Missouri has been selected to participate in the 2016 cohort for Complete College America’s Scaling Corequisite Initiative, reflecting the state’s commitment to ensuring that the majority of its post-secondary students have access to corequisite academic support, rather than being channeled into more traditional developmental, or remedial, courses. As Complete College America (CCA) explains, corequisite academic support allows underprepared students to enroll directly into credit-bearing, gateway courses–such as first-year writing (FYW)–while also participating in mandatory, additional class sessions or customized labs that provides “just in time” support for learners (Corequisite Remediation 2).
Missouri’s participation in the Scaling Corequisite Initiative is part of the Missouri Department of Higher Education’s (MDHE) ongoing response to MO House Bill 1042, which was passed in 2012 and mandated that all public, post-secondary institutions in the state “replicate best practices in remediation.” Through its involvement in CCA’s Scaling Corequisite Initiateive, staff at MDHE and other educators in the state will have access to professional facilitators and experts to develop corequisite plans for Missouri public colleges and universities.
Bruce Vandal, Vice President of CCA argues that “remedial education course sequences are a barrier, not a bridge, to college completion.” In Corequisite Remediation: Spanning the Completion Divide, CCA has defined six pillars on which to build corequisite remediation programs in order to help ensure that underprepared students stay on track for degree completion. They include:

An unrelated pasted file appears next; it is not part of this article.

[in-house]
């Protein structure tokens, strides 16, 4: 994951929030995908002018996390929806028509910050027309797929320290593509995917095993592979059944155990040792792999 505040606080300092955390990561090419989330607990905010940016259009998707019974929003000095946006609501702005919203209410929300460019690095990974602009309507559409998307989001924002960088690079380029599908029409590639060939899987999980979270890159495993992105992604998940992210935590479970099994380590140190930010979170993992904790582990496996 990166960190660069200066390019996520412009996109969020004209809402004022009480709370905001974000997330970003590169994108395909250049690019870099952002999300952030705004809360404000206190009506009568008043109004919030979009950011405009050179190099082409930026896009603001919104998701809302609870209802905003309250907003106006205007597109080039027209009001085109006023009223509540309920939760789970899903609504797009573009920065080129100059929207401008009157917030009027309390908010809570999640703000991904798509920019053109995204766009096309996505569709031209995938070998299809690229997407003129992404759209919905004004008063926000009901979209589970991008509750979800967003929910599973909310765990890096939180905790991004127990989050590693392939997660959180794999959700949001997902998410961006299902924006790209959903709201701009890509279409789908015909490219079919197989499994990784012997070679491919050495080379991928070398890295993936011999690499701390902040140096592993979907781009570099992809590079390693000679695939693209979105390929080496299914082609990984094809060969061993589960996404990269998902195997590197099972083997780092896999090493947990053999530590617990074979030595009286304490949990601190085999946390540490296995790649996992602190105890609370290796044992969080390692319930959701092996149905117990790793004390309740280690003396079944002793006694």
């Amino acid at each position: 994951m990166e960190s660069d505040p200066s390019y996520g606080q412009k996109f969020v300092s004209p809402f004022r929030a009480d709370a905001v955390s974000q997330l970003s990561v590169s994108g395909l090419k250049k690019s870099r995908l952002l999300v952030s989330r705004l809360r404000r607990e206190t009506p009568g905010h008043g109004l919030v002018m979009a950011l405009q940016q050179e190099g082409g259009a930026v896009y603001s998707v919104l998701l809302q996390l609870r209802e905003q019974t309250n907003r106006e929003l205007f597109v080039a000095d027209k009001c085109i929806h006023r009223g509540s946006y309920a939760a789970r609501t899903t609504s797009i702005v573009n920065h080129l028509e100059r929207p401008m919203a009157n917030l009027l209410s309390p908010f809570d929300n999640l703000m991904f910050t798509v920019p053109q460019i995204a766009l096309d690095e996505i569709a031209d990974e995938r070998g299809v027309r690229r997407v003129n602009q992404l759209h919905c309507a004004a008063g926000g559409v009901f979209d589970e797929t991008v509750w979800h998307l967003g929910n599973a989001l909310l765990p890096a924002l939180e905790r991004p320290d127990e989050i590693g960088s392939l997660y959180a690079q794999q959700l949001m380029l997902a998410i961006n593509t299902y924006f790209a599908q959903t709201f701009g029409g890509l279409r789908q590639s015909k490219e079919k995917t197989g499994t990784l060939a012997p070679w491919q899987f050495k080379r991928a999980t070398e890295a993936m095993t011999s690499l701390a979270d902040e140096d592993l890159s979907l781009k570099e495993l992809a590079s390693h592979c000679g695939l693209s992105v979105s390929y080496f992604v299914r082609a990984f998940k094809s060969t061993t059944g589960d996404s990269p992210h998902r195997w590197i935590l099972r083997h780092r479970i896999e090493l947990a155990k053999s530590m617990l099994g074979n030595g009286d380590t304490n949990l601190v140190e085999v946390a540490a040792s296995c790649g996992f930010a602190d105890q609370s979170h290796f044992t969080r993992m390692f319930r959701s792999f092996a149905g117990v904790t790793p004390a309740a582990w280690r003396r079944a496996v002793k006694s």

• Purpose, not placement.
• Treat all students as college students.
• Deliver academic support as a corequisite.
• All students should complete gateway courses in academic year one.
• Develop multiple math pathways into programs of study.
• Corequisite support is the bridge into programs of study. (Corequistie Remediation 7)
The power of corequisite academic support for writing courses has been well documented, most notably by Peter Adams, former chair of the Conference on Basic Writing, and his colleagues at Baltimore County Community College:
Though corequisite initiatives hold much promise and writing teachers in Missouri are likely to benefit from the state’s involvement with CCA’s “Scaling Corequisite Initiative,” it is important to remember that legislatively mandated programs for developmental education can be problematic. Two-Year College English Association (TYCA) has rightly raised questions about such legislatively mandated programs for developmental education. The TYCA White Paper on Developmental Education Reforms notes that faculty members, including contingent faculty, should be involved in substantive ways in the conceptualization and implementation of new approaches to developmental education; that localized, research-based pilot programs and local assessments should be carefully weighed before state-wide requirements are implemented; and that writing teachers should have access to resources to support their own ongoing professional development.